“I feel a lot better than I did before.
It’s a little scary, I guess,” she said.
“I have to tell people that if they don’t have a car, or if they have no money, that I don’t know how I’m going to get by.”
The first thing she and her family need to do is to buy their house.
“It’s going to be a little hard,” she added.
“But it’s going, like, it’s a million times easier than this.
We’re just going to have to find a way to get through it.”
It’s not as if she’s expecting to go back to school any time soon, though.
“If I get a call saying, ‘Well, you know, you’re out of work for four years and you’re on Medicaid,’ I’m not going to take that one,” she told me.
“That’s not my plan.
I’m trying to figure out how to get to where I want to go.””
You’re not going back to the state you left,” said one of the first people who talked to her.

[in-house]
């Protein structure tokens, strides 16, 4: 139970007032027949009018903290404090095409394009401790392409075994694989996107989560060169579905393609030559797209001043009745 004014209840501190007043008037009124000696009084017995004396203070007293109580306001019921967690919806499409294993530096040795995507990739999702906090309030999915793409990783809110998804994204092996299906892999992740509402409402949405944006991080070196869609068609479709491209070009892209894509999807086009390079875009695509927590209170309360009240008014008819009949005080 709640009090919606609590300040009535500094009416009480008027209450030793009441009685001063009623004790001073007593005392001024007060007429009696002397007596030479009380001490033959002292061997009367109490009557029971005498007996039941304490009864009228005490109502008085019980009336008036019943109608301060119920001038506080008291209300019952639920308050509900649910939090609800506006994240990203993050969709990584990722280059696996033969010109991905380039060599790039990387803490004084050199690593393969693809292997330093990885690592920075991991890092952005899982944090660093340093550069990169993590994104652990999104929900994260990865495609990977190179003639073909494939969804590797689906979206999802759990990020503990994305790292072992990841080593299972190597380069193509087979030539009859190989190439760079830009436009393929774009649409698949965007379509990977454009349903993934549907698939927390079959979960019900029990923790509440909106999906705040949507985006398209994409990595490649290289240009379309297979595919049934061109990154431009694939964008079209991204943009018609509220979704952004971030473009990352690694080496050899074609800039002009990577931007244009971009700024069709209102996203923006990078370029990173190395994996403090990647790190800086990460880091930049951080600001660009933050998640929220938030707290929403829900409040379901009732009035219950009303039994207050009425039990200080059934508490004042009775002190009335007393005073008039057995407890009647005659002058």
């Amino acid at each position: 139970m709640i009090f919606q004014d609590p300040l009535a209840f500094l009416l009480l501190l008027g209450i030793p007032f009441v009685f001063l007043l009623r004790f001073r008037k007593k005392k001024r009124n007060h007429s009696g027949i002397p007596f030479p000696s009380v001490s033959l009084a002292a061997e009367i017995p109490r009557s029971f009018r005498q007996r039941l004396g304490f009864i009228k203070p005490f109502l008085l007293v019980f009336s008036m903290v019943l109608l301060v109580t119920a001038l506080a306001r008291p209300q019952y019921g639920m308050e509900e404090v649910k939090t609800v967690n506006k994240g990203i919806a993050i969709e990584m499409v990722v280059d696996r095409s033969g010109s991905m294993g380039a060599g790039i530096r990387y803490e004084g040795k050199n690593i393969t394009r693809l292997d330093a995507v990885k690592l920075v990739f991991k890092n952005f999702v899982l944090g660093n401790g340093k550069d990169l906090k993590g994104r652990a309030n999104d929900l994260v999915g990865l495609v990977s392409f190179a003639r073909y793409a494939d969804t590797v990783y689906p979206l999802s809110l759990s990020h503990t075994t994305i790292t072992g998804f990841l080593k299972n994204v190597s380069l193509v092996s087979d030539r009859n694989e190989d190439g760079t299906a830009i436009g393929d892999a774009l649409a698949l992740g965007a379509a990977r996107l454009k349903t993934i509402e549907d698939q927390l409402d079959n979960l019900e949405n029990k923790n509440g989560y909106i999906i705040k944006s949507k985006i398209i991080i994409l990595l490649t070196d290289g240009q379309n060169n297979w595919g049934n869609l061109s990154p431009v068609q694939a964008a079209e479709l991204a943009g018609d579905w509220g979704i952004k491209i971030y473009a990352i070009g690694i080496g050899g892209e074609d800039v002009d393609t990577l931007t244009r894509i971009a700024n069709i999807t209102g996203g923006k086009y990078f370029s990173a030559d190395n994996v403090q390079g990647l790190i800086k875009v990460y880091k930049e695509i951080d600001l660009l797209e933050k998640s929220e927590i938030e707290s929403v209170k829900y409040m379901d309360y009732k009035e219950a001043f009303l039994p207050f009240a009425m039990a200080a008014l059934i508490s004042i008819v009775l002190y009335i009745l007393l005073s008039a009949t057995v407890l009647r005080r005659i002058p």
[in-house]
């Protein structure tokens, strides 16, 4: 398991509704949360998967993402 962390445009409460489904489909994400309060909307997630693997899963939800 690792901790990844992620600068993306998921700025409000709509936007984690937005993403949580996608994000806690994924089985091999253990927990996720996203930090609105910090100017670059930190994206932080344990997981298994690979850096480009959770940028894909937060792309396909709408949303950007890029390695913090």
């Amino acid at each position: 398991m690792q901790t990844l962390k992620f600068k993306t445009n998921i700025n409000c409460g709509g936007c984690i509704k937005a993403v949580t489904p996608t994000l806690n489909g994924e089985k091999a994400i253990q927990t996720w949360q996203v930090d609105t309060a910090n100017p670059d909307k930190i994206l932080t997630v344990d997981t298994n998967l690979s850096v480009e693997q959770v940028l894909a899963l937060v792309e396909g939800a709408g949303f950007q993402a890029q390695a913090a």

“The state that you left.
That’s the state that made you.”
As she drove me home, she added: “I don’t want to be an example.
I don, like you, be afraid of anyone, especially strangers.
I think people want to help.”
She’s not alone.
“You can go to the internet and see people that have the same experience,” she explained.
“People are really concerned about the future of the country.
They don’t think that it’s safe.”
I’m not sure she’s ready to make that choice, though, if she doesn’t have money.
And, of course, it would have to be the right place.
“A lot of people are like, ‘Oh, well, we’re just here to have dinner.
I’ll take that,'” she said, “but it’s not going be safe.”
“If I have to drive to a different state, I don.
I know I’m getting screwed, but I just don’t feel like I’m prepared to do that,” she concluded.
For now, she’s trying to keep her focus on the school she left behind.
“To make sure that I’m doing the right thing,” she says, “and make sure I have enough money to make it through this.”